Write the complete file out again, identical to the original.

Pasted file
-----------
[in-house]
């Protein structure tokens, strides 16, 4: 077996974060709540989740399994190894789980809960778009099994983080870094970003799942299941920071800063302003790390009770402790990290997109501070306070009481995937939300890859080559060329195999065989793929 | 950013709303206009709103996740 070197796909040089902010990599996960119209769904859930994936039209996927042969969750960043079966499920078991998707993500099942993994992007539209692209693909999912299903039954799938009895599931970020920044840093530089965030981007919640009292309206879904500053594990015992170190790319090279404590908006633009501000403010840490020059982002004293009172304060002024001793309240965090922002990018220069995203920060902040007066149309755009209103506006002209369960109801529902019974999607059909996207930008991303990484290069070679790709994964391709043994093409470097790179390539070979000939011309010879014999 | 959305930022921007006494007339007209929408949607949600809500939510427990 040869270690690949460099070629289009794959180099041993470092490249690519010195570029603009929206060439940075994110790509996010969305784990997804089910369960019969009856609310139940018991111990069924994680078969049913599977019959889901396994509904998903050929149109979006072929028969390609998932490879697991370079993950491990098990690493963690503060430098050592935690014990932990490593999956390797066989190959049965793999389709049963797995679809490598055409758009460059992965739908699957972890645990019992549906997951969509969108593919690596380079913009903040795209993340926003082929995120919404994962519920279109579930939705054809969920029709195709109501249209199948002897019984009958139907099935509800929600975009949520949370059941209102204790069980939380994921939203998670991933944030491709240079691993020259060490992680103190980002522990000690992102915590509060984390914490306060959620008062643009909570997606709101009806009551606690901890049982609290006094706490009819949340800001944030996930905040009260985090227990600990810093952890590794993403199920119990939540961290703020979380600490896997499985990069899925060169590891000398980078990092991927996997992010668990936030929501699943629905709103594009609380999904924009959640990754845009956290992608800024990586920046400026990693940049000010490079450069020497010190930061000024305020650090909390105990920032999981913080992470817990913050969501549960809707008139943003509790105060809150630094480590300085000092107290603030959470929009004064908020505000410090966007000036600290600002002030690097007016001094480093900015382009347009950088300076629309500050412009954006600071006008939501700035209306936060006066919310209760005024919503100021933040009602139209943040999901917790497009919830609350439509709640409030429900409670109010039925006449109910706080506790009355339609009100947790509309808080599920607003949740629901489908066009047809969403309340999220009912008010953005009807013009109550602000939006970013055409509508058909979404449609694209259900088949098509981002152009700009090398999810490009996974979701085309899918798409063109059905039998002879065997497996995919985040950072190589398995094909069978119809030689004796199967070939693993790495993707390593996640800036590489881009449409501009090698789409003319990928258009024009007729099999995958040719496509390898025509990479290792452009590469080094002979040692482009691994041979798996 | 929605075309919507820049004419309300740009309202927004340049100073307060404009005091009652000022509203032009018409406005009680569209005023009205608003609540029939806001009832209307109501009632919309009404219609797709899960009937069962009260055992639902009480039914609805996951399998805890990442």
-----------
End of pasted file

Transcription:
[in-house]
């Protein structure tokens, strides 16, 4: 077996974060709540989740399994190894789980809960778009099994983080870094970003799942299941920071800063302003790390009770402790990290997109501070306070009481995937939300890859080559060329195999065989793929 | 950013709303206009709103996740 070197796909040089902010990599996960119209769904859930994936039209996927042969969750960043079966499920078991998707993500099942993994992007539209692209693909999912299903039954799938009895599931970020920044840093530089965030981007919640009292309206879904500053594990015992170190790319090279404590908006633009501000403010840490020059982002004293009172304060002024001793309240965090922002990018220069995203920060902040007066149309755009209103506006002209369960109801529902019974999607059909996207930008991303990484290069070679790709994964391709043994093409470097790179390539070979000939011309010879014999 | 959305930022921007006494007339007209929408949607949600809500939510427990 040869270690690949460099070629289009794959180099041993470092490249690519010195570029603009929206060439940075994110790509996010969305784990997804089910369960019969009856609310139940018991111990069924994680078969049913599977019959889901396994509904998903050929149109979006072929028969390609998932490879697991370079993950491990098990690493963690503060430098050592935690014990932990490593999956390797066989190959049965793999389709049963797995679809490598055409758009460059992965739908699957972890645990019992549906997951969509969108593919690596380079913009903040795209993340926003082929995120919404994962519920279109579930939705054809969920029709195709109501249209199948002897019984009958139907099935509800929600975009949520949370059941209102204790069980939380994921939203998670991933944030491709240079691993020259060490992680103190980002522990000690992102915590509060984390914490306060959620008062643009909570997606709101009806009551606690901890049982609290006094706490009819949340800001944030996930905040009260985090227990600990810093952890590794993403199920119990939540961290703020979380600490896997499985990069899925060169590891000398980078990092991927996997992010668990936030929501699943629905709103594009609380999904924009959640990754845009956290992608800024990586920046400026990693940049000010490079450069020497010190930061000024305020650090909390105990920032999981913080992470817990913050969501549960809707008139943003509790105060809150630094480590300085000092107290603030959470929009004064908020505000410090966007000036600290600002002030690097007016001094480093900015382009347009950088300076629309500050412009954006600071006008939501700035209306936060006066919310209760005024919503100021933040009602139209943040999901917790497009919830609350439509709640409030429900409670109010039925006449109910706080506790009355339609009100947790509309808080599920607003949740629901489908066009047809969403309340999220009912008010953005009807013009109550602000939006970013055409509508058909979404449609694209259900088949098509981002152009700009090398999810490009996974979701085309899918798409063109059905039998002879065997497996995919985040950072190589398995094909069978119809030689004796199967070939693993790495993707390593996640800036590489881009449409501009090698789409003319990928258009024009007729099999995958040719496509390898025509990479290792452009590469080094002979040692482009691994041979798996 | 929605075309919507820049004419309300740009309202927004340049100073307060404009005091009652000022509203032009018409406005009680569209005023009205608003609540029939806001009832209307109501009632919309009404219609797709899960009937069962009260055992639902009480039914609805996951399998805890990442």